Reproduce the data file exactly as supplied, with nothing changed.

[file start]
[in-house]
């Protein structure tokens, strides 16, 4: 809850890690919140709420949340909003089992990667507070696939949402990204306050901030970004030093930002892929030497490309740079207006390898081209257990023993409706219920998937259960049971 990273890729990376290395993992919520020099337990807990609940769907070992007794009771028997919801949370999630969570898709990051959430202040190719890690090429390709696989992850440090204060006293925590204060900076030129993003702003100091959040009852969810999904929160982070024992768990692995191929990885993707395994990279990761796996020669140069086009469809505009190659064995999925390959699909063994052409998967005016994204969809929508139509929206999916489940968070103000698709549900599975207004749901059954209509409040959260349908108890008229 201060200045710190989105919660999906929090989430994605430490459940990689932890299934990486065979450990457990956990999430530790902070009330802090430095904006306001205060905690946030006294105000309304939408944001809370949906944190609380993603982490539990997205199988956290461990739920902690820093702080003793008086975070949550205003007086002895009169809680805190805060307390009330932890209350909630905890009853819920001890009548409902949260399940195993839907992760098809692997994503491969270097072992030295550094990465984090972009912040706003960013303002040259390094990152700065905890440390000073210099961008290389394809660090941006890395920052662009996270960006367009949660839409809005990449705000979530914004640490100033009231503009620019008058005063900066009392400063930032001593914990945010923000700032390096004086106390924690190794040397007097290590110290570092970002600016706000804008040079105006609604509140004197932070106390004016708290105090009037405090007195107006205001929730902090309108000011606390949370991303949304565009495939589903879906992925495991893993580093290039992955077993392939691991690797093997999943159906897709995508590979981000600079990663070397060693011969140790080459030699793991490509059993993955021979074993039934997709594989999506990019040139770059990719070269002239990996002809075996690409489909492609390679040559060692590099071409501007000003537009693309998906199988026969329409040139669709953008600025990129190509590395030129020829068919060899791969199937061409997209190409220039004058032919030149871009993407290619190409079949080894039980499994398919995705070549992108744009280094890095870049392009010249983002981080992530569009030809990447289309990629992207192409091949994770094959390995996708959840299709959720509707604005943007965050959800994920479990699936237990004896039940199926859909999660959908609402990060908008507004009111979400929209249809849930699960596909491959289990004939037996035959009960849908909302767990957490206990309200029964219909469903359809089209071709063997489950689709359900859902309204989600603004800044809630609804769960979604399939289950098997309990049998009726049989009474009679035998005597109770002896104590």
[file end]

[in-house]
């Protein structure tokens, strides 16, 4: 809850890690919140709420949340909003089992990667507070696939949402990204306050901030970004030093930002892929030497490309740079207006390898081209257990023993409706219920998937259960049971 990273890729990376290395993992919520020099337990807990609940769907070992007794009771028997919801949370999630969570898709990051959430202040190719890690090429390709696989992850440090204060006293925590204060900076030129993003702003100091959040009852969810999904929160982070024992768990692995191929990885993707395994990279990761796996020669140069086009469809505009190659064995999925390959699909063994052409998967005016994204969809929508139509929206999916489940968070103000698709549900599975207004749901059954209509409040959260349908108890008229 201060200045710190989105919660999906929090989430994605430490459940990689932890299934990486065979450990457990956990999430530790902070009330802090430095904006306001205060905690946030006294105000309304939408944001809370949906944190609380993603982490539990997205199988956290461990739920902690820093702080003793008086975070949550205003007086002895009169809680805190805060307390009330932890209350909630905890009853819920001890009548409902949260399940195993839907992760098809692997994503491969270097072992030295550094990465984090972009912040706003960013303002040259390094990152700065905890440390000073210099961008290389394809660090941006890395920052662009996270960006367009949660839409809005990449705000979530914004640490100033009231503009620019008058005063900066009392400063930032001593914990945010923000700032390096004086106390924690190794040397007097290590110290570092970002600016706000804008040079105006609604509140004197932070106390004016708290105090009037405090007195107006205001929730902090309108000011606390949370991303949304565009495939589903879906992925495991893993580093290039992955077993392939691991690797093997999943159906897709995508590979981000600079990663070397060693011969140790080459030699793991490509059993993955021979074993039934997709594989999506990019040139770059990719070269002239990996002809075996690409489909492609390679040559060692590099071409501007000003537009693309998906199988026969329409040139669709953008600025990129190509590395030129020829068919060899791969199937061409997209190409220039004058032919030149871009993407290619190409079949080894039980499994398919995705070549992108744009280094890095870049392009010249983002981080992530569009030809990447289309990629992207192409091949994770094959390995996708959840299709959720509707604005943007965050959800994920479990699936237990004896039940199926859909999660959908609402990060908008507004009111979400929209249809849930699960596909491959289990004939037996035959009960849908909302767990957490206990309200029964219909469903359809089209071709063997489950689709359900859902309204989600603004800044809630609804769960979604399939289950098997309990049998009726049989009474009679035998005597109770002896104590």